While the court broadly sided with companies including Google and Twitter, it refused to address bigger concerns about the applicability of Section 230, a federal law shielding social media platforms from torts created by third-party users.
The Supreme Court has sided with technology companies including Google, Facebook, and Twitter, refusing to hear a lawsuit alleging that social media platforms should be held liable for an overseas terror attack that killed 39 people in 2017.
According to The Associated Press, while the justices unanimously rejected the complaint, they sidestepped the broader issues underpinning the lawsuit, including the legality of a federal law that shields social media companies from being sued over content posted by third-party users.
During the same session, the Supreme Court also returned a related complaint to lower court.
That complaint, writes The Associated Press, was filed by the family of an American college student killed in an Islamic State-coordinated terror attack in Paris in 2015.
While the lawsuit was returned to lower court, the justices’ ruling left little of the plaintiffs’ claims intact.
The Associated Press reports that the Supreme Court had initially taken up the cases to determine whether social media companies’ legal shield was too broad.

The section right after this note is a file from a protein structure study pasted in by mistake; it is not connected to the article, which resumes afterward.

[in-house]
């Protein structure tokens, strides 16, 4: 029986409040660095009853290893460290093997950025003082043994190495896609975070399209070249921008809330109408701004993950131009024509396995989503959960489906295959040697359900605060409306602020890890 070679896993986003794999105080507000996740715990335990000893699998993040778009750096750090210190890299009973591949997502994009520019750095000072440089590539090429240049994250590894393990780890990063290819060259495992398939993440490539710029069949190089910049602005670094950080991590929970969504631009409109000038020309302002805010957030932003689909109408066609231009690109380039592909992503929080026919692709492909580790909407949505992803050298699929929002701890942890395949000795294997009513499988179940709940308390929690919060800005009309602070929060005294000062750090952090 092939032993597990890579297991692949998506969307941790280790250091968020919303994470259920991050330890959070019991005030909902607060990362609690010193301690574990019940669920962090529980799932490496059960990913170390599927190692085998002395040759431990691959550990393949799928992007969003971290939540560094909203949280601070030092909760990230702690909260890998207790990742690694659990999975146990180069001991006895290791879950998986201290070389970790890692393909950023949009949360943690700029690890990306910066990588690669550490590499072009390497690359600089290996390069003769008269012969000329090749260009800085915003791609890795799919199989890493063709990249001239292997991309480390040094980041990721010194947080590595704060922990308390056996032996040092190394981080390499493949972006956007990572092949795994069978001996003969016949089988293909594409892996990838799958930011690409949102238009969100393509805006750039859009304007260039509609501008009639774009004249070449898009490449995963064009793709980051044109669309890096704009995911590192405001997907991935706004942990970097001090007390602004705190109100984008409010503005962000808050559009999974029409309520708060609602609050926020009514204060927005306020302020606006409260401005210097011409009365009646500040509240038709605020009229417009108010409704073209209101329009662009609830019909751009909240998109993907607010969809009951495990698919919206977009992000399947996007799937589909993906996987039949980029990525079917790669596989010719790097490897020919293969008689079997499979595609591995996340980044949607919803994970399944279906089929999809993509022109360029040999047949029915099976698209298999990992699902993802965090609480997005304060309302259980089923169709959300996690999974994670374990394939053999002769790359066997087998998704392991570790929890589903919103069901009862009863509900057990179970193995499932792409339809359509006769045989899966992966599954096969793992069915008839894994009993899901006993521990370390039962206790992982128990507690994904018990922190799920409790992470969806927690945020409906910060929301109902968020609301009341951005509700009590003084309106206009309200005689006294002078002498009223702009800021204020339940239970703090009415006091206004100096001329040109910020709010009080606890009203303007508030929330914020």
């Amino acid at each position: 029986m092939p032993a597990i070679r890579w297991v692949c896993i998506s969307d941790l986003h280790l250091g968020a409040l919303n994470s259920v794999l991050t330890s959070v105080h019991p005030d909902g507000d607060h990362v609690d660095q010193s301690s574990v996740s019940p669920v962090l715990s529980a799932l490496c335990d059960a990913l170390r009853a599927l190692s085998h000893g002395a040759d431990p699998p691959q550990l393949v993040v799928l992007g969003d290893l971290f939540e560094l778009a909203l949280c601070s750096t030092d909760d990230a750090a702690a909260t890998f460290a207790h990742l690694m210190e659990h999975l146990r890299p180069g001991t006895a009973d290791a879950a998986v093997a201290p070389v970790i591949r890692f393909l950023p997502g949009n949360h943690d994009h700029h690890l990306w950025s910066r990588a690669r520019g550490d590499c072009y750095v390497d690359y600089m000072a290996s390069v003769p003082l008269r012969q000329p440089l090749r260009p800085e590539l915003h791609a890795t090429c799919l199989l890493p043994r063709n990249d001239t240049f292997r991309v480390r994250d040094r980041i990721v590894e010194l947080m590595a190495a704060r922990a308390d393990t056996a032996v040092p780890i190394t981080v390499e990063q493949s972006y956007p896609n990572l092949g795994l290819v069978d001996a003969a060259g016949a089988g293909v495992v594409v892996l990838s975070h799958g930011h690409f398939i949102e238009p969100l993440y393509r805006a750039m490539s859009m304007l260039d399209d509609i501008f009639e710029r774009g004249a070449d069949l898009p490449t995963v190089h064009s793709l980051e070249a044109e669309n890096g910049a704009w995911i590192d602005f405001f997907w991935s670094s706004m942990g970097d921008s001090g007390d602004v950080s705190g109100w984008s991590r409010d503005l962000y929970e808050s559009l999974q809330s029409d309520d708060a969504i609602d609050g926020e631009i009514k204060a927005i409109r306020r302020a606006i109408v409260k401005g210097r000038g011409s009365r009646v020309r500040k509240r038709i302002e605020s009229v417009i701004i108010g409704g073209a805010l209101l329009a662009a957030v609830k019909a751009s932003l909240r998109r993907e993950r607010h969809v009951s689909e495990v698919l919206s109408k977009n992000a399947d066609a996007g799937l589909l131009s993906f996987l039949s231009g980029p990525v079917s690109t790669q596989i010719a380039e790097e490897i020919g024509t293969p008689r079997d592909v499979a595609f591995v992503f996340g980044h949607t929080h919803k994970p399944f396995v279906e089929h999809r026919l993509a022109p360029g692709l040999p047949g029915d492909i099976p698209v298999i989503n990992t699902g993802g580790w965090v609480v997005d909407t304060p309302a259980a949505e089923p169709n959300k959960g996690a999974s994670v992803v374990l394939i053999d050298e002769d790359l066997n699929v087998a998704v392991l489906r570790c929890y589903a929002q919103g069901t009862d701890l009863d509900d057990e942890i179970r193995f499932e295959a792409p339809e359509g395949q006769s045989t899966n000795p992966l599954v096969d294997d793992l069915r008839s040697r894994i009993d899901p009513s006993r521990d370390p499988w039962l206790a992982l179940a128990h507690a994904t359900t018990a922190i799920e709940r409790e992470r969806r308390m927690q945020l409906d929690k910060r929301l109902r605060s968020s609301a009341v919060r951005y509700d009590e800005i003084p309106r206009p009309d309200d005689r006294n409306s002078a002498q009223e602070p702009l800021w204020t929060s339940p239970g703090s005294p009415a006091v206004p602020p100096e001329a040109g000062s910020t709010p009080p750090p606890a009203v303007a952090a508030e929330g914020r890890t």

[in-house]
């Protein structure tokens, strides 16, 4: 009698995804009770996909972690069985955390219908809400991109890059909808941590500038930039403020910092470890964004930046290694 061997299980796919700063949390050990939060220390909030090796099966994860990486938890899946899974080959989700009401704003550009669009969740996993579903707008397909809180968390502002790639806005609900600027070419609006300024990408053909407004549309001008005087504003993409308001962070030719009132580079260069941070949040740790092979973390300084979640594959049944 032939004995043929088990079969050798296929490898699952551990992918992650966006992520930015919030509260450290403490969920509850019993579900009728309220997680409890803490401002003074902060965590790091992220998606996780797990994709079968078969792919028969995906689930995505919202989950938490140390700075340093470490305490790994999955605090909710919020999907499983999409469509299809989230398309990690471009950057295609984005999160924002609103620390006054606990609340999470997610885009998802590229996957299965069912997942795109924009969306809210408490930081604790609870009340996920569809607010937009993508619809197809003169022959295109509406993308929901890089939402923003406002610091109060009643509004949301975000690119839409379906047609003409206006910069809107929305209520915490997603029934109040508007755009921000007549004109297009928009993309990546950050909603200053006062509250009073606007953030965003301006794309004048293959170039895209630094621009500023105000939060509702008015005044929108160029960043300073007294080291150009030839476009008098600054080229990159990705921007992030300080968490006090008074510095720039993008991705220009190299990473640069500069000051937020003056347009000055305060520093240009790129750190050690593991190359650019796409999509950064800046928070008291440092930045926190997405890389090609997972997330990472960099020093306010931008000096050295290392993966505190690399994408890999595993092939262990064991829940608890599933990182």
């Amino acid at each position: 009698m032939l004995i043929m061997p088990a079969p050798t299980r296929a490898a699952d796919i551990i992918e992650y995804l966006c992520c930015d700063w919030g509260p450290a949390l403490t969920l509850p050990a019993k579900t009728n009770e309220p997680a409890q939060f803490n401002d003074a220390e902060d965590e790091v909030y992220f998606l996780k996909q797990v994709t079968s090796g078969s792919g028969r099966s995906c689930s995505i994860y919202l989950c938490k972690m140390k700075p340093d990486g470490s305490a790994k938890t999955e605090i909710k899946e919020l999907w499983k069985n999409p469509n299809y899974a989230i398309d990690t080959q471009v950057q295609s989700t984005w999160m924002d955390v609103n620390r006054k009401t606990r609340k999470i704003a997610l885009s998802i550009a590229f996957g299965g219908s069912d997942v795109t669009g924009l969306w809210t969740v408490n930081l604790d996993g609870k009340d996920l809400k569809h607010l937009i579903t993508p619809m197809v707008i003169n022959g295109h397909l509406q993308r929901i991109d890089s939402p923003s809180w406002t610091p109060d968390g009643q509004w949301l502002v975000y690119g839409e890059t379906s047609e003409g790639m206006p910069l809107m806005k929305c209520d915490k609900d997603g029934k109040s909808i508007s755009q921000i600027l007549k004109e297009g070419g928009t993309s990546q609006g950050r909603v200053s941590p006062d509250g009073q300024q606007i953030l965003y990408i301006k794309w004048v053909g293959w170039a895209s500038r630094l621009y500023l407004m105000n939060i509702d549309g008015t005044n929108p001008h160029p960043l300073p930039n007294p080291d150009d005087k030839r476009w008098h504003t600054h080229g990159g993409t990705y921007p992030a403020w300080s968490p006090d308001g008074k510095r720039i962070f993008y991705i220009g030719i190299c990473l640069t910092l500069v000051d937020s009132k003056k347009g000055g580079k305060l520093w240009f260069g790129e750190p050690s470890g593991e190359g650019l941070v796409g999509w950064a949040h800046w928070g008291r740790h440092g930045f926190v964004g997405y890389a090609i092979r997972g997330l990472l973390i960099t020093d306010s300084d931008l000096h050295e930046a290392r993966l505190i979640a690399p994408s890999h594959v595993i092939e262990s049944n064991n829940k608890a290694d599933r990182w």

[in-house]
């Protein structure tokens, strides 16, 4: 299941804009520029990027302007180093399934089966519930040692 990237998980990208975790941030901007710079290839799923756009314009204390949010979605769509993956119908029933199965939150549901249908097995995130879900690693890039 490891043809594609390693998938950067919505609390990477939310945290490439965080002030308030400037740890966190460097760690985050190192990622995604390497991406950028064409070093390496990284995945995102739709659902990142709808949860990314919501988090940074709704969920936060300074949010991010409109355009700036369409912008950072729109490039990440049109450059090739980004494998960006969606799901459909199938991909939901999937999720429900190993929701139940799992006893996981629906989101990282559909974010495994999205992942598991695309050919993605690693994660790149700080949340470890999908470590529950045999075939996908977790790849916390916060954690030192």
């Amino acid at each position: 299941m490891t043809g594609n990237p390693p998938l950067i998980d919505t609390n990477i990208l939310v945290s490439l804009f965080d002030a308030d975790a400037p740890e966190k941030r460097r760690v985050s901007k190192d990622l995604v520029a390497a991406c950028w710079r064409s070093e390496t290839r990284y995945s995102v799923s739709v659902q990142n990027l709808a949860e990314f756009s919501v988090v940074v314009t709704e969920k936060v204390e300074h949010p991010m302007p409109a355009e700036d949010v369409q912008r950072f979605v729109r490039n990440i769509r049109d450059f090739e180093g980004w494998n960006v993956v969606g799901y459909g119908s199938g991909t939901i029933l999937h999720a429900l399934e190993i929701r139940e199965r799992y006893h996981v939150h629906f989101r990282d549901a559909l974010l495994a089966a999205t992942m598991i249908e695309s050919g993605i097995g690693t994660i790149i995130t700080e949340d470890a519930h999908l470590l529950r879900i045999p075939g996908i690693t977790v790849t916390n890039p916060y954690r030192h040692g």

However, and somewhat unexpectedly, the justices said that it was not necessary to address this issue, as there is little evidence tying Google to the Paris attack.
“We therefore decline to address the application of Section 230 to a complaint that appears to state little, if any, plausible claim for relief,” the court wrote in an unsigned opinion.
Technology industry groups have already begun celebrating the ruling, even though the Supreme Court could still hear similar lawsuits in the future.
“This is a huge win for free speech,” NetChoice attorney Chris Marchese said in a statement. “The court was asked to undermine Section 230—and declined.”
“Even with the best moderation systems available, a service like Twitter alone cannot screen every single piece of user-generated content with 100% accuracy,” Marchese said. “Imposing liability on such services for harmful content that unintentionally falls through the crack would have disincentivized them from hosting any user generated content.”
POLITICO reports that the justices were “emphatic” in their rejection of the lawsuit seeking to establish liability for the 2017 nightclub attack in Turkey—effectively relieving fears that large technology companies could be held financially responsible for the spread of radical, terroristic content on their platforms.
Justice Clarence Thomas offered additional comment on the Turkey-related claim, saying that a company with imperfect moderation systems cannot be said to be effectively “aiding and abetting” terror organizations.
“The point of aiding and abetting is to impose liability on those who consciously and culpably participated in the tort at issue,” wrote Thomas, the controversial right-wing justice who has become embroiled in a potential corruption scandal. “When there is a direct nexus between the defendant’s acts and the tort, courts may more easily infer such culpable assistance. But, the more attenuated the nexus, the more courts should demand that plaintiffs should culpable participation through intentional aid that substantially furthered the tort.”